Barn owl Tyto alba, perched on fence post, Norfolk

Barn owl habitat

Barn owls require rough grassland with good populations of rodents especially voles.

What a barn owl needs

Field edges, the edges of watercourses, and grass strips alongside woods provide ideal hunting habitat for barn owls.

Recent studies suggest that a pair of owls require about 20-25 km of edge, with several suitable roosting sites, although this will vary in different parts of the country.

Grants and incentives to assist in creating and maintaining habitats may be available under agri-environment schemes run by agriculture departments in England, Scotland, Wales and Northern Ireland.

Barn owl perched on fence post by the side of a road

How you can help

Non-rotational set-aside in 20-metre strips around fields can provide valuable hunting areas for barn owls. The strips can be sown with tussock forming grasses such as Yorkshire fog and cocksfoot. This creates a deep litter layer excellent for voles.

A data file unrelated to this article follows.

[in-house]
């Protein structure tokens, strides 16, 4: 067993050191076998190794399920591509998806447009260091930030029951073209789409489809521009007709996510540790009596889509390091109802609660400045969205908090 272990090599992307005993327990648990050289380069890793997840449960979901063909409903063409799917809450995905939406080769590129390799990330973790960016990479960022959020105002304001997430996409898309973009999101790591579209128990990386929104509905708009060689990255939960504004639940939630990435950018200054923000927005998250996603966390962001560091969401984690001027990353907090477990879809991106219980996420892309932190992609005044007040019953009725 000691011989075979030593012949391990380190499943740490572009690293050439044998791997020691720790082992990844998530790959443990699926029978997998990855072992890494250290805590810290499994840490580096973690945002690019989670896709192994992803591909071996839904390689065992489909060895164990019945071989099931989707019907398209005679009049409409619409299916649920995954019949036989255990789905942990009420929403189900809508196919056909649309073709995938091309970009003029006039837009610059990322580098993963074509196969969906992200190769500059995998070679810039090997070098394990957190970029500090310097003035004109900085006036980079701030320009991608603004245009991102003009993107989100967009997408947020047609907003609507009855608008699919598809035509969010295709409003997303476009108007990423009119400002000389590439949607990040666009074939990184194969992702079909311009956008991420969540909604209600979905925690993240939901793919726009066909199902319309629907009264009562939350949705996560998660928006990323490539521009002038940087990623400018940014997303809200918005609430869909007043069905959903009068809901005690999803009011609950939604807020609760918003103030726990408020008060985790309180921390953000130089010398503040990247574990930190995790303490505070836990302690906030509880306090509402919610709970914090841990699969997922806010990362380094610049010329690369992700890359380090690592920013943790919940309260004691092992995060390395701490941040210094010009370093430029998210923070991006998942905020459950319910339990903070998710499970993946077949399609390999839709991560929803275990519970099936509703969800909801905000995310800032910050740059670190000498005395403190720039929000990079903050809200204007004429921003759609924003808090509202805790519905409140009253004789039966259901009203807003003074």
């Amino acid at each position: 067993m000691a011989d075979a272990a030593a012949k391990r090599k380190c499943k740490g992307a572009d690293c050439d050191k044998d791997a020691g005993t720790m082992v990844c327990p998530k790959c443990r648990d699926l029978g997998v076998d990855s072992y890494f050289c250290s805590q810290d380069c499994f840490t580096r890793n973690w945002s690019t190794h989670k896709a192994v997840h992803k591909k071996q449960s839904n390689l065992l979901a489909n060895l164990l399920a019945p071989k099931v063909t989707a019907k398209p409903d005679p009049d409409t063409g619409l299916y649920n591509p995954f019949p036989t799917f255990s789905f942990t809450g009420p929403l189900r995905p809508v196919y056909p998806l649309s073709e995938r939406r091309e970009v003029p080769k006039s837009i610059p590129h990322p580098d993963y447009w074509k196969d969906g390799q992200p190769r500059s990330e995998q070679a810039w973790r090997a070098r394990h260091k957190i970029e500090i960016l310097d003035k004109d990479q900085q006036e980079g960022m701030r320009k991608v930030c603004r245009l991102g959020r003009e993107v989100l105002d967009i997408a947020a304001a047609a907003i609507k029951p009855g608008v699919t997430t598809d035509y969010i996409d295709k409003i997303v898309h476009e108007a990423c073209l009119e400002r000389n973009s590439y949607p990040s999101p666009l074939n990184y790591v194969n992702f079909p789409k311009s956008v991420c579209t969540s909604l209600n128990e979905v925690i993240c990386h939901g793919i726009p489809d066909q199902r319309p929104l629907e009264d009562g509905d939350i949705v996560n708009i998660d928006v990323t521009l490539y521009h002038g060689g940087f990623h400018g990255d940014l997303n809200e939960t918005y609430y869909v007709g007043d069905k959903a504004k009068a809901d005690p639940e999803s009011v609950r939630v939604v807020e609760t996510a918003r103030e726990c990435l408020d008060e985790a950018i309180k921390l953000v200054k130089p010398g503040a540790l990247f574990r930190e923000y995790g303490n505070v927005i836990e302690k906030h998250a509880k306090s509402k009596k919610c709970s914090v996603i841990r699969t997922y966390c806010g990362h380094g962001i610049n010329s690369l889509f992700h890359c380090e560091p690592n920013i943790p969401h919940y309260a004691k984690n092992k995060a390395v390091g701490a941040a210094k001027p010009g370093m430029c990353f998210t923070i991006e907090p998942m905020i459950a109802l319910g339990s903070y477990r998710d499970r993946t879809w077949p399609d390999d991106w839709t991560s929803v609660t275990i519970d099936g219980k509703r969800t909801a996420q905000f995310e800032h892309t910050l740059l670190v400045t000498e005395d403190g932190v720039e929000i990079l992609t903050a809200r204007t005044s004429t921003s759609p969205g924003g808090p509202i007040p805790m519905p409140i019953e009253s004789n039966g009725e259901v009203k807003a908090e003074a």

Management in the form of topping should be carried out with the mower at its maximum height. Under set-aside rules non-rotational set-aside should be cut between 15 July and 15 August. It is best to cut as late as possible. Up to 25 per cent can be left uncut in any one year, however, and is best rotated near hedges or boundaries.

Retain grassy headlands, unused field corners and grassy edges to fields, especially along hedges and ditches. Provide or retain fence posts as hunting perches. Do not cut grass too closely, too frequently or more than required for access: retain long grass at the sides and tussocks etc, as cover for voles. Grass margins (2-6 metres wide the wider the margin the better) can be created using tussock-forming grasses. These can be used to link existing hunting areas and can be managed in a similar way to set-aside.

 Barn owl Tyto alba, sat on post, Druridge Bay, Northumberland